During the quarter, we increased our exposure to Malaysia through local government bonds and to China, through a local investment grade-rated corporate bond, Cinda Asset Management. This boosted our allocation to relatively safe duration. Additionally, we reduced our exposure to India by selling local corporate bonds, taking rates and currency in India to underweight. We reduced our exposure to India as we believe the Indian local market lagged the risk-off sentiment seen in other global markets.

On currencies, we increased our exposure to the Thai baht and the Korean won.

Finally, we added investment grade U.S. dollar-denominated bonds, such as Geely and Jollibee. We believe these names had been overly punished throughout the coronavirus sell-off. We also added Bosideng, a down jacket brand in China, which we believe should benefit in the long run to increased Chinese consumption.


Given the multitudes of unknowns, we are back-solving into market expectations based on current security prices. Out of credit, currency, and interest rates, we expect the most upside from credit, followed up interest rates, with currencies potentially having the most negative skew. With Asia high yield credit spreads hovering around 1,000 basis points (10.0%) which were all time wides experienced during the global financial crisis (GFC), we believe that that current prices are more than compensating active investors who can lock in current yields and avoid defaults. The forced selling of these bonds due to margin calls have also subsided as price moves are no longer as violent as during the “Dash for cash” stage of the crisis. With the epicenter of the crisis having moved from China to the rest of the world, we expect Chinese credits, especially of issuers in domestically driven sectors like property to be amongst the first to recover as they trade at a substantial discount to intrinsic value.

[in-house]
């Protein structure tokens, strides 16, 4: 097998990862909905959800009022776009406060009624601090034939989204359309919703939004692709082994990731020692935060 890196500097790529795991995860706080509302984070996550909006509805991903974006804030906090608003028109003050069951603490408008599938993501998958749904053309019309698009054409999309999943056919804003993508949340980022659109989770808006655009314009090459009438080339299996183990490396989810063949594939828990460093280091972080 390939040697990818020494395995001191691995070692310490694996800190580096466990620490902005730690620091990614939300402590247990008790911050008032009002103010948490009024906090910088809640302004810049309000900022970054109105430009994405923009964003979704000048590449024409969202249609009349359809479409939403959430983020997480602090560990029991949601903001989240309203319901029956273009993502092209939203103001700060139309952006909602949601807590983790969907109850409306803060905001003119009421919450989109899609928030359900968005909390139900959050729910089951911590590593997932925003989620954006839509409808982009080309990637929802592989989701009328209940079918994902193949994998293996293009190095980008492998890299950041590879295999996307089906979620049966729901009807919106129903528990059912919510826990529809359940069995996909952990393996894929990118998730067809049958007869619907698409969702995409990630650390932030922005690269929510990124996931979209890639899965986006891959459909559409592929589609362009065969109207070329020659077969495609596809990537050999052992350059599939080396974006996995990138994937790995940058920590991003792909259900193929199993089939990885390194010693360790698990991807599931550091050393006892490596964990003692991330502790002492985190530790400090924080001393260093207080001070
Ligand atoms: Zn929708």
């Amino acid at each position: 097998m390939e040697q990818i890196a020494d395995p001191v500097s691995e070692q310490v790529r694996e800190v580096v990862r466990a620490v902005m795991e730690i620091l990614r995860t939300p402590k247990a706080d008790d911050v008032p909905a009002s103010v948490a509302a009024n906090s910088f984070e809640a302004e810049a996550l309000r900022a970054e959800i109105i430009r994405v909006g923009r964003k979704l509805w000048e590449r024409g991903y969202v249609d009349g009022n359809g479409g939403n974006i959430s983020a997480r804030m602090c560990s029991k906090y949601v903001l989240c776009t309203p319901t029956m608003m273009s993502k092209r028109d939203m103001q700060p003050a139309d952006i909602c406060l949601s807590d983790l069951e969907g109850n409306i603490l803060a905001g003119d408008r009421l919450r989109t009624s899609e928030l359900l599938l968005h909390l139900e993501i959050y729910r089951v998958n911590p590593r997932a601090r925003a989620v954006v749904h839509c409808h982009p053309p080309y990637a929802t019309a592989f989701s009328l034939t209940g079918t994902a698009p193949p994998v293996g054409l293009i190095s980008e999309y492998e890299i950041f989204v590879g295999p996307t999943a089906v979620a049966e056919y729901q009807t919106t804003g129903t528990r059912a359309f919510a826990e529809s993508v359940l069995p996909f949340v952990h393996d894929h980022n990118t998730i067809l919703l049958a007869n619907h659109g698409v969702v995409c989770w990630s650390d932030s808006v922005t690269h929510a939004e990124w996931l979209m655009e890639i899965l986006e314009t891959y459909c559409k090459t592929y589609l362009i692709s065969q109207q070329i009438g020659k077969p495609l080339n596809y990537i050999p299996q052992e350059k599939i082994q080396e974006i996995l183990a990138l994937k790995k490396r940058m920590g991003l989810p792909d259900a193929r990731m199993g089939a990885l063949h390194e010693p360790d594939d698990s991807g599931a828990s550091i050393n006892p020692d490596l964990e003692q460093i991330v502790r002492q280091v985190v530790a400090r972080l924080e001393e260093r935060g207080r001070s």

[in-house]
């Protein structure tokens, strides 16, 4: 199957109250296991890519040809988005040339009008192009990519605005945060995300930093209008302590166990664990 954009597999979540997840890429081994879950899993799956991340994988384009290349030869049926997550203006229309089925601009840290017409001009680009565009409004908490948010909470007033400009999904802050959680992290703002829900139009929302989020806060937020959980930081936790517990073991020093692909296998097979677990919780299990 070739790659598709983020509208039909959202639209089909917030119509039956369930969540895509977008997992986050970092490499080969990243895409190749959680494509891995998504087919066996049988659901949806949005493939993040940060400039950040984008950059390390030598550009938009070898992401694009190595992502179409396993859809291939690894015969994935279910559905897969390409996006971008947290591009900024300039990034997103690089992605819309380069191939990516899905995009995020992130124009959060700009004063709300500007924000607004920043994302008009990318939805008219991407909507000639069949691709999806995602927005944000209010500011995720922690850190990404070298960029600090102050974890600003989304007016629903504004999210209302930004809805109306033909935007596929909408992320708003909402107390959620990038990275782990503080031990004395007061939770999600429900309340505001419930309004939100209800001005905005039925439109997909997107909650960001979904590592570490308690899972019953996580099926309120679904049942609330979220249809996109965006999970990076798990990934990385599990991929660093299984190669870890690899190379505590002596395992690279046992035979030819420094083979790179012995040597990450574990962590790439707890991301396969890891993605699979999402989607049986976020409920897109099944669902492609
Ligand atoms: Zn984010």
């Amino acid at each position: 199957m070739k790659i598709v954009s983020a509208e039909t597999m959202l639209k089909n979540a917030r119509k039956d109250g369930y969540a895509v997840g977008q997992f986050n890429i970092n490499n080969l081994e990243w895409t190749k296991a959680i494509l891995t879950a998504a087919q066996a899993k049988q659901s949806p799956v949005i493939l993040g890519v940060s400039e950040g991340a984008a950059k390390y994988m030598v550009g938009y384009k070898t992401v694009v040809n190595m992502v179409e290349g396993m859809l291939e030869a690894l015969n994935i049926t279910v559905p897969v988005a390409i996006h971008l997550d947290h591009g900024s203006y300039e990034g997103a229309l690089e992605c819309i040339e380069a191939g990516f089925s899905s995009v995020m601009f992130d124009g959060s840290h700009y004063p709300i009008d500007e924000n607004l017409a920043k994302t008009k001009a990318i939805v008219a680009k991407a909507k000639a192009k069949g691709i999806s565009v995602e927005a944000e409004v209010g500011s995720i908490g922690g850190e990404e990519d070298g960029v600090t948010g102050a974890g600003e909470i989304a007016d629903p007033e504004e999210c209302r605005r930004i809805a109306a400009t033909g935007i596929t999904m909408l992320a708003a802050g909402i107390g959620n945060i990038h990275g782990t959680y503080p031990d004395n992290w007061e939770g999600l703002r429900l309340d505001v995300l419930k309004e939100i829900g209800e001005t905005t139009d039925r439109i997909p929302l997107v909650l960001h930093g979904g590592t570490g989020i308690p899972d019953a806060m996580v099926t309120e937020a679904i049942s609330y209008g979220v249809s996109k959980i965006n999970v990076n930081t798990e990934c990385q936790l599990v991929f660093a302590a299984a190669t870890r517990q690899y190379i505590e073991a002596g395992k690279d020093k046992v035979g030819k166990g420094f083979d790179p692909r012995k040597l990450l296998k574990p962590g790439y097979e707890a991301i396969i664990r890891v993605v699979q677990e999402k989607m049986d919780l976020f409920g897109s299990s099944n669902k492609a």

We see interest rates for most Asian countries having more room to fall as central banks continue to cut rates to stimulate their local economies.  We expect this to not only be true for the developed economies of north Asia, but even for the emerging economies of India and Indonesia as the most worrisome negative spillover of low rates stoking inflation remains a low probability given the sudden stop of economic activity. As such, we see falling rates as also providing a positive tailwind for Asia local currency bonds. Lastly, we are most concerned about currencies as it is most difficult to determine their intrinsic value. Most Asian currencies have not depreciated to the trough levels of the GFC, although the velocity of the depreciation has exceeded that of the GFC. We are especially concerned about the emerging economies of India and Indonesia as their relatively large populations and underdeveloped health infrastructure make these economies most vulnerable.